Emerging Tech

CBP looks to blockchain to track Canadian energy imports

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The Department of Homeland Security’s technology directorate awarded a small developmental contract to a Canadian company for its blockchain-as-a-service platform to track oil and natural gas shipments coming into the U.S. over the northern border.

The $182,700 investment from DHS Science and Technology Directorate went to Toronto-based Mavennet Systems to adapt the company’s commercial blockchain technology to facilitate Customs and Border Protection’s (CBP) trade mission.

Canada exports an estimated 3.5 million barrels of crude oil per day to the U.S., mostly via pipeline, according to Natural Resources Canada, the country’s energy agency. According to the agency, there are 70 operational trans-border oil and natural gas pipelines – 31 for oil and 39 for natural gas.

Mavennet Systems, according to a Nov. 6 DHS statement, has built a blockchain-as-a-service platform for Canadian commercial oil markets that allows real-time audits of natural gas trading there.

In adapting the system to CBP, DHS said Mavennet will create a generic end-to-end platform the agency can adapt to track any variety of imported commodities. The platform includes automation and API integration, as well as the ability to adapt to legacy systems, according to DHS.

Anil John, S&T’s Silicon Valley Innovation Program (SVIP) technical director said in DHS’ statement the system will not only provide digital auditability, but also support emerging worldwide commercial oil consortium standards for decentralized identifiers and verifiable credentials for blockchain use.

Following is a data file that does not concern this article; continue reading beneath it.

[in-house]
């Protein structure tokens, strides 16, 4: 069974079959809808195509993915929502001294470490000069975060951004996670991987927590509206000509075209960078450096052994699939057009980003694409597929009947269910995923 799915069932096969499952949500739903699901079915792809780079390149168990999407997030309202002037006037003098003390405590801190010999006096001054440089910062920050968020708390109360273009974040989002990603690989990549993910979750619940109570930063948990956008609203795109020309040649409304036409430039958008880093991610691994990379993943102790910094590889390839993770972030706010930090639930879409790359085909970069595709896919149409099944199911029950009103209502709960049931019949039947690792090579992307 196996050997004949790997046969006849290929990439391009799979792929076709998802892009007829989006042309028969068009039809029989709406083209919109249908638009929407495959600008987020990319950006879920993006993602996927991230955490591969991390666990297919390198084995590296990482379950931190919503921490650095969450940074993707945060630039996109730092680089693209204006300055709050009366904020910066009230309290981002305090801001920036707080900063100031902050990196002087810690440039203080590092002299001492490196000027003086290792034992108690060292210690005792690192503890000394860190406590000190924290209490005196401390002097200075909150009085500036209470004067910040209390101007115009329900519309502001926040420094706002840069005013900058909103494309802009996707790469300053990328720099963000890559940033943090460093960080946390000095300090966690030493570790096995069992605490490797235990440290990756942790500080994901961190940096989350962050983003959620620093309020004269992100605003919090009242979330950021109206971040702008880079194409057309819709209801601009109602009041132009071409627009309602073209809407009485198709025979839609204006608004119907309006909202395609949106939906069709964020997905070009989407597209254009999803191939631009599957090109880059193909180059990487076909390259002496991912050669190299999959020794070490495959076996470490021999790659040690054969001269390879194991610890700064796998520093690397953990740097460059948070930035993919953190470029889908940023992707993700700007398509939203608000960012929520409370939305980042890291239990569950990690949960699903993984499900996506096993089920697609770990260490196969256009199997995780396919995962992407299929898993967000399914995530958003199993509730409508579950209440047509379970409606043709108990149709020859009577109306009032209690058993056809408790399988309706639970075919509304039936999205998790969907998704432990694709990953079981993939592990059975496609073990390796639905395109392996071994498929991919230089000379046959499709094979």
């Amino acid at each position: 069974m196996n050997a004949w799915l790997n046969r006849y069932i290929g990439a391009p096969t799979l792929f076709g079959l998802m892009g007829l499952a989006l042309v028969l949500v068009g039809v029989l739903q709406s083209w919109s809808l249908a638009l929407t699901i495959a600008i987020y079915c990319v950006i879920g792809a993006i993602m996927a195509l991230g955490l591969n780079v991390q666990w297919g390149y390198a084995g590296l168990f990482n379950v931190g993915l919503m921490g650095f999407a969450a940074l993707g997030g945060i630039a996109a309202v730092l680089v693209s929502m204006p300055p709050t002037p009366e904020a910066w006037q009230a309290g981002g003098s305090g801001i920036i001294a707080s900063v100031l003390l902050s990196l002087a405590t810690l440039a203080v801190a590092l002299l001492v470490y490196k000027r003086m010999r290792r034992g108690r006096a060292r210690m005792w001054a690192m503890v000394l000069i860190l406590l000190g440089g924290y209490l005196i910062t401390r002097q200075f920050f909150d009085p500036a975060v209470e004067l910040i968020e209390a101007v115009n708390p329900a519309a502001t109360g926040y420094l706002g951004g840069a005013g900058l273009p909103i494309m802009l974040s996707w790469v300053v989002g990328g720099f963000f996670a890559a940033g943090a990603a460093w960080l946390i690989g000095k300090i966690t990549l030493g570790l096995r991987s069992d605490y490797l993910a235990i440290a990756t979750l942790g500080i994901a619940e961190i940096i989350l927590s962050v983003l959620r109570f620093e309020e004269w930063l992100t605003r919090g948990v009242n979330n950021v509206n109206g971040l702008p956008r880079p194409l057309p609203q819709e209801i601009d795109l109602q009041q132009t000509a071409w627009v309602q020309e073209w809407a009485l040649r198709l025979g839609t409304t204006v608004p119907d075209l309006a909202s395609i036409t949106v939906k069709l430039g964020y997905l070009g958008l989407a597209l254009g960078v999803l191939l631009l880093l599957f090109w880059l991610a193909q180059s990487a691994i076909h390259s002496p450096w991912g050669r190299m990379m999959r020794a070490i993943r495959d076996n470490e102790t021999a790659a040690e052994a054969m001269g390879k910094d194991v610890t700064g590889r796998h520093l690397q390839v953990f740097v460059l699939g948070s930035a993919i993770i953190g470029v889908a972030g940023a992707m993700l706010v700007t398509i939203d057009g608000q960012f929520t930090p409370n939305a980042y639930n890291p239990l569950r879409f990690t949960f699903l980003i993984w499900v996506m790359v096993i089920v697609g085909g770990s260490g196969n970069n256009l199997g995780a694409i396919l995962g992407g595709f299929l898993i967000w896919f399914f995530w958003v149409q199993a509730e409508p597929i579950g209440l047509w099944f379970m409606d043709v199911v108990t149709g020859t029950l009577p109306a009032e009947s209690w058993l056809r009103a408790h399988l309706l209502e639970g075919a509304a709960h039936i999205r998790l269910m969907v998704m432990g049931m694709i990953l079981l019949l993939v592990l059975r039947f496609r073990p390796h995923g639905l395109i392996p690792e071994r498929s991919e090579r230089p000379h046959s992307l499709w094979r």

The contract is a SVIP Phase 1 initial development award, which is a three-to-six month long proof-of-concept. It was made under Silicon-Valley-based SVIP’s Other Transaction Solicitation Preventing Forgery and Counterfeiting of Certificates and Licenses, according to the statement. The solicitation looks for promising blockchain and distributed ledger technologies that could fill common needs across DHS’ broad agency missions, it said.

If the platform is successful in Phase 1, it could progress through SVIP’s four development phases, which could eventually lead to its operational testing in various environments at DHS, after demonstration and pilot periods.

The agreement continues CBP’s efforts to harness emerging technology. This past spring, the agency took public input on its 21st Century Customs Framework, or 21CCF, to process imported cargo. Lawmakers and shippers urged it to use blockchain and artificial intelligence in that effort.

About the Author


Mark Rockwell is a senior staff writer at FCW, whose beat focuses on acquisition, the Department of Homeland Security and the Department of Energy.

Before joining FCW, Rockwell was Washington correspondent for Government Security News, where he covered all aspects of homeland security from IT to detection dogs and border security. Over the last 25 years in Washington as a reporter, editor and correspondent, he has covered an increasingly wide array of high-tech issues for publications like Communications Week, Internet Week, Fiber Optics News, tele.com magazine and Wireless Week.

Rockwell received a Jesse H. Neal Award for his work covering telecommunications issues, and is a graduate of James Madison University.

Click here for previous articles by Rockwell.

Contact him at mrockwell@fcw.com or follow him on Twitter at @MRockwell4.





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